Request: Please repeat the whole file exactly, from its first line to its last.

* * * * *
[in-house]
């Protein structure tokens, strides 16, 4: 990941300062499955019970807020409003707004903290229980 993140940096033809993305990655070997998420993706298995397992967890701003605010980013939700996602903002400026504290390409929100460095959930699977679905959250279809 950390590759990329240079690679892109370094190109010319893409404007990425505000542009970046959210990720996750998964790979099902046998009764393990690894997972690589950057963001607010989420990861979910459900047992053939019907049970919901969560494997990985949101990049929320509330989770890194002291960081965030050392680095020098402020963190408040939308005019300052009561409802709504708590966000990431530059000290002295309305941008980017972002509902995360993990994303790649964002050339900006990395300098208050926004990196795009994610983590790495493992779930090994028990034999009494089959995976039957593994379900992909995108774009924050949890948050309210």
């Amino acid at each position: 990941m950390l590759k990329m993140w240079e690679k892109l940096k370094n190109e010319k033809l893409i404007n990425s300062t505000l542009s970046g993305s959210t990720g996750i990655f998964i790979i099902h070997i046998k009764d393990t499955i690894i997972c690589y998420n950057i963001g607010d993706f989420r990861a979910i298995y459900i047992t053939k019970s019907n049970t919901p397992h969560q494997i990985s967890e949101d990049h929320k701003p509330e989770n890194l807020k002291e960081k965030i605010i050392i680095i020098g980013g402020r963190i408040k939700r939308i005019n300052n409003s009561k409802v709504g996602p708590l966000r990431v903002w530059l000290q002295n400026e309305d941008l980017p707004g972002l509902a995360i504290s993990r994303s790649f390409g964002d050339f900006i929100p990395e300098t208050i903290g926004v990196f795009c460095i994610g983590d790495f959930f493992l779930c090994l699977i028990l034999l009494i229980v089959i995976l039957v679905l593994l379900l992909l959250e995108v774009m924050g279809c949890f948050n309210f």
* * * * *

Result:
[in-house]
């Protein structure tokens, strides 16, 4: 990941300062499955019970807020409003707004903290229980 993140940096033809993305990655070997998420993706298995397992967890701003605010980013939700996602903002400026504290390409929100460095959930699977679905959250279809 950390590759990329240079690679892109370094190109010319893409404007990425505000542009970046959210990720996750998964790979099902046998009764393990690894997972690589950057963001607010989420990861979910459900047992053939019907049970919901969560494997990985949101990049929320509330989770890194002291960081965030050392680095020098402020963190408040939308005019300052009561409802709504708590966000990431530059000290002295309305941008980017972002509902995360993990994303790649964002050339900006990395300098208050926004990196795009994610983590790495493992779930090994028990034999009494089959995976039957593994379900992909995108774009924050949890948050309210």
């Amino acid at each position: 990941m950390l590759k990329m993140w240079e690679k892109l940096k370094n190109e010319k033809l893409i404007n990425s300062t505000l542009s970046g993305s959210t990720g996750i990655f998964i790979i099902h070997i046998k009764d393990t499955i690894i997972c690589y998420n950057i963001g607010d993706f989420r990861a979910i298995y459900i047992t053939k019970s019907n049970t919901p397992h969560q494997i990985s967890e949101d990049h929320k701003p509330e989770n890194l807020k002291e960081k965030i605010i050392i680095i020098g980013g402020r963190i408040k939700r939308i005019n300052n409003s009561k409802v709504g996602p708590l966000r990431v903002w530059l000290q002295n400026e309305d941008l980017p707004g972002l509902a995360i504290s993990r994303s790649f390409g964002d050339f900006i929100p990395e300098t208050i903290g926004v990196f795009c460095i994610g983590d790495f959930f493992l779930c090994l699977i028990l034999l009494i229980v089959i995976l039957v679905l593994l379900l992909l959250e995108v774009m924050g279809c949890f948050n309210f």